They continued west across the salt desert and were caught in a terrible sandstorm that was so fierce it blew the packs off of the backs of the mules several times and splashed every bit of their party with freezing salt water until they were encrusted in salt from head to toe. They found a tule swamp on the western edge of the desert near Redden Springs where they waited out the storm on the lee side of a bunch of tule reeds. This experience convinced the party that this route was not suitable for wagon travel. Based upon this information, Steptoe chose the Northern route around the Great Salt Lake and with Porter Rockwell acting as guide, he and his Army departed Utah.

In 1860, Boyd returned to the desert to work for Maj. Howard Egan. Egan, Boyd and Enos Stookey then laid out a route for the Pony Express, which soon thereafter began operations. Boyd built Black Rock, Fish Springs, Boyd and Willow Springs stations. From Willow Springs, Boyd supplied Boyd, Fish Springs, Black Rock and Dugway stations with wood and hay. Later, when the Overland Stage took over the route, Boyd, along with E.W. Tripp, continued to supply the stage stations less favorably located with wood and hay.

Several years ago, I was contacted by one of Boyd’s relatives who was stationed at Hill Air Force Base. Phillip Schaeling said he had his great, great grandfather’s shotgun and invited me to come and see it. I quickly went up there and sure enough, that old shotgun had OLM burned into the stock (Overland Mail Company). I got to hold the gun that Boyd held while riding the box on the Overland Stage. Experiences like that bring the history to life and I thank Schaeling for the opportunity.

While Boyd was at Willow Springs, Canyon Station was attacked by Indians in July of 1863. He and some others went up to the station afterward and found everything burned and the Indians gone. Boyd buried what was left of William Riley, the other station men, and the soldiers whose bodies were later removed to Fort Douglas and interred there.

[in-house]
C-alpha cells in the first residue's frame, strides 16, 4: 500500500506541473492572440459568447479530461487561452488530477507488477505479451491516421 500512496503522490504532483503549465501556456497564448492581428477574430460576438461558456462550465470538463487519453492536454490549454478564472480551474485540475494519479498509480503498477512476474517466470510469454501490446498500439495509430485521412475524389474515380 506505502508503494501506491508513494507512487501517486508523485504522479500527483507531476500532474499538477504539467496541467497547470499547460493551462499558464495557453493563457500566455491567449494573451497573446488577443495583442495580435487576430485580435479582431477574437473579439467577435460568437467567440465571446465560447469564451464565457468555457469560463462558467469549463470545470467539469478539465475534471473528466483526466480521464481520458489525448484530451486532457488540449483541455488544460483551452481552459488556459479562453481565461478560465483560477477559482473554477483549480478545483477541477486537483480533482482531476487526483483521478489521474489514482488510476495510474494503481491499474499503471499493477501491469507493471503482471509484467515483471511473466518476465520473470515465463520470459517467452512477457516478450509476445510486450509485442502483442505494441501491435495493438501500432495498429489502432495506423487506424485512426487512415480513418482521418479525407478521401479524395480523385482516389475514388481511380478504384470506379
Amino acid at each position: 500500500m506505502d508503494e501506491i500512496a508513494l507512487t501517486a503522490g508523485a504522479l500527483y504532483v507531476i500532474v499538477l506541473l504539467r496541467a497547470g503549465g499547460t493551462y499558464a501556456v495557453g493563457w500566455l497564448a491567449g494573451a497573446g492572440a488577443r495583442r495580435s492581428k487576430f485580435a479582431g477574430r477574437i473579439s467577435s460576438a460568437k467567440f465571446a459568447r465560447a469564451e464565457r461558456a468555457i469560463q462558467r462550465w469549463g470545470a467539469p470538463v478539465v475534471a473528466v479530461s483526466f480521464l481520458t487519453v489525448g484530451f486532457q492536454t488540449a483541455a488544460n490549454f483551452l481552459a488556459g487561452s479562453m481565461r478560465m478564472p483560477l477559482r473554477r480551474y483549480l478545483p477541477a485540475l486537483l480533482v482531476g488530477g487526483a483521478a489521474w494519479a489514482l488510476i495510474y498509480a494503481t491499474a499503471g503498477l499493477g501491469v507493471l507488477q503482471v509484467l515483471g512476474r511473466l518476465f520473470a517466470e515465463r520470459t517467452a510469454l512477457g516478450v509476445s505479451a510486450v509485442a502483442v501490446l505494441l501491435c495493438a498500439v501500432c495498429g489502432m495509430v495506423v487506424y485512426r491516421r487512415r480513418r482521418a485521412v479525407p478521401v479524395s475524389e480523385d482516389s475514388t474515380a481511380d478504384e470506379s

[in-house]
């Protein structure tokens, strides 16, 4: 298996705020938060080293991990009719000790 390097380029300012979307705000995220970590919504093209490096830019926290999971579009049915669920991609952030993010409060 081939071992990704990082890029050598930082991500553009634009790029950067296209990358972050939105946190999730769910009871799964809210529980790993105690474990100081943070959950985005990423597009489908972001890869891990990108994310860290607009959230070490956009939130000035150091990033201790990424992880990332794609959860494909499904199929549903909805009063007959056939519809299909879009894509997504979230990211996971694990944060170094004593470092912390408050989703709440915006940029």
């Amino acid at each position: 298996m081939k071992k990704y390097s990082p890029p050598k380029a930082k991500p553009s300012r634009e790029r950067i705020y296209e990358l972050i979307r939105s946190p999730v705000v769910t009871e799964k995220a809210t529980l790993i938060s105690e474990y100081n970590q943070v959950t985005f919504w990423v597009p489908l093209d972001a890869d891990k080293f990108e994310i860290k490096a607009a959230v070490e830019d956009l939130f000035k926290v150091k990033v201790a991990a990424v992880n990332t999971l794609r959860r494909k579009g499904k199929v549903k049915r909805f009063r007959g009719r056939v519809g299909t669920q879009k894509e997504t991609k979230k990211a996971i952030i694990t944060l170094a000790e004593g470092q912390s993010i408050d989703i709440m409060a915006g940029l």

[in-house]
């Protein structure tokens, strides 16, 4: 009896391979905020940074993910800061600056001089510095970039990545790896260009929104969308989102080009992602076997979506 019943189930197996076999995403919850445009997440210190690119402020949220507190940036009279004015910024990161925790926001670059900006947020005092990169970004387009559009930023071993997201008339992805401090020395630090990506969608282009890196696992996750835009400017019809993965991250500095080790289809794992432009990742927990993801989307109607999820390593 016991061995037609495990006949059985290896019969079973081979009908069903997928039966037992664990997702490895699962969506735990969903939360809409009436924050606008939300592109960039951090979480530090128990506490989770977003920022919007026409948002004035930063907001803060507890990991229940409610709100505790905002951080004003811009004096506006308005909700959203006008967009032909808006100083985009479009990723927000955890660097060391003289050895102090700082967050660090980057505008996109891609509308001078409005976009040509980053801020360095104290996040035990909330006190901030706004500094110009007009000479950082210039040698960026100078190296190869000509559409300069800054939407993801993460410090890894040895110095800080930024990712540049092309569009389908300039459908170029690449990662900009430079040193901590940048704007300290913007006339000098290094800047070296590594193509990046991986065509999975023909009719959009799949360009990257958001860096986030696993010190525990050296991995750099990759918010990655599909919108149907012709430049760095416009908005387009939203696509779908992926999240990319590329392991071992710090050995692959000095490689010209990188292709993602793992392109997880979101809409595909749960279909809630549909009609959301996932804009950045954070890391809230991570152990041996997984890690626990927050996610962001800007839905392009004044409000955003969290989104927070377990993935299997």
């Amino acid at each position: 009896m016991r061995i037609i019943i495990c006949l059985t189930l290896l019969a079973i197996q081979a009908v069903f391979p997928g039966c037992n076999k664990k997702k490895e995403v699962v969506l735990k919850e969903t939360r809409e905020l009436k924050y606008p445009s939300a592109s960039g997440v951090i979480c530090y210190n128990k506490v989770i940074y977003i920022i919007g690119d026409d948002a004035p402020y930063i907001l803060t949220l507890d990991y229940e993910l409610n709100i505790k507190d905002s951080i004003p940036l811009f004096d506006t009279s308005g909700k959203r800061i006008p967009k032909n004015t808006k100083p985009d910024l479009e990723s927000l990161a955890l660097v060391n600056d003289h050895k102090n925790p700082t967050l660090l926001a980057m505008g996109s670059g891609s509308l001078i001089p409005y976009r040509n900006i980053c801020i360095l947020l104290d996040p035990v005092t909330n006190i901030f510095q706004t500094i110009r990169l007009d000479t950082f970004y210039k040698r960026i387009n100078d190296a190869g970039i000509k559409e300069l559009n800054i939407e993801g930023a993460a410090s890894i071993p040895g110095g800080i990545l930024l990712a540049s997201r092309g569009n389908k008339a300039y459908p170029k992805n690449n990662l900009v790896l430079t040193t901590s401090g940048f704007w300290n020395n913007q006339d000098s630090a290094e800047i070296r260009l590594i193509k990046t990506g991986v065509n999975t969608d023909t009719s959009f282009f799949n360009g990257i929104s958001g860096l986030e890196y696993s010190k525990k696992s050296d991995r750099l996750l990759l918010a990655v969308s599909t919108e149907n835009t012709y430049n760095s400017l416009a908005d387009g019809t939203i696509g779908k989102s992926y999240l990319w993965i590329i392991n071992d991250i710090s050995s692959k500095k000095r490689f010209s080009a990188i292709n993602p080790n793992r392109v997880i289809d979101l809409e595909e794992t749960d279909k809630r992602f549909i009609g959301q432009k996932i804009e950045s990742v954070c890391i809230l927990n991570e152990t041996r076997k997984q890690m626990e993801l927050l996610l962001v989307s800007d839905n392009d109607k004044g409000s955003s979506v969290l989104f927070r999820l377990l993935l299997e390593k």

In 1869 when Overland discontinued operations, Boyd bought the Willow Springs station and worked the land — 80 acres in Juab County and 80 acres in Tooele County until 1885 when he sold Willow Springs to Charley Bagley and sons and moved to Salt Lake City.

If you venture out into the loneliest corners of the desert — namely Dugway, Black Rock, Fish Springs and Boyd stations, consider what it must have been like to keep these remote stations supplied — especially Dugway and Black Rock where there are no resources of any kind for miles.

This was Boyd’s country. This was the land he tamed and settled. To visit Boyd’s Station, head south out of Tooele on state Route 36 until you reach the signed Pony Express Trail and turnoff on the right-hand side of the road before you reach Vernon. Turn right and follow the Pony Express Trail 70 miles to Fish Springs National Wildlife Refuge. Fourteen miles beyond that point you will arrive at the fork in the road and the ruins of Boyd’s Station where there is a parking area and interpretive panel.

According to the historical research of Fike and Headley, the original structure was small, built of stone and contained gun ports. In the structure remains you can see an old chimney and you can appreciate how Boyd gathered stones of various sizes from the knoll and fitted them together just so and then cemented them in place with some kind of crude desert mortar. If you go way out there in the desert, be prepared with a spare tire, tools, plenty of food and water and good maps. Hopefully, pioneer George W. Boyd will be better remembered for his great contributions to the success of the Pony Express, Overland Stage and the settlement of a wild and dangerous land.

Maps: USGS “Boyd Station” 1:24000 Quad

Jessop grew up exploring the mountains and deserts of Utah and has traveled to all 50 states, U.S. Territories and a dozen foreign countries. He and his family live in Stansbury Park.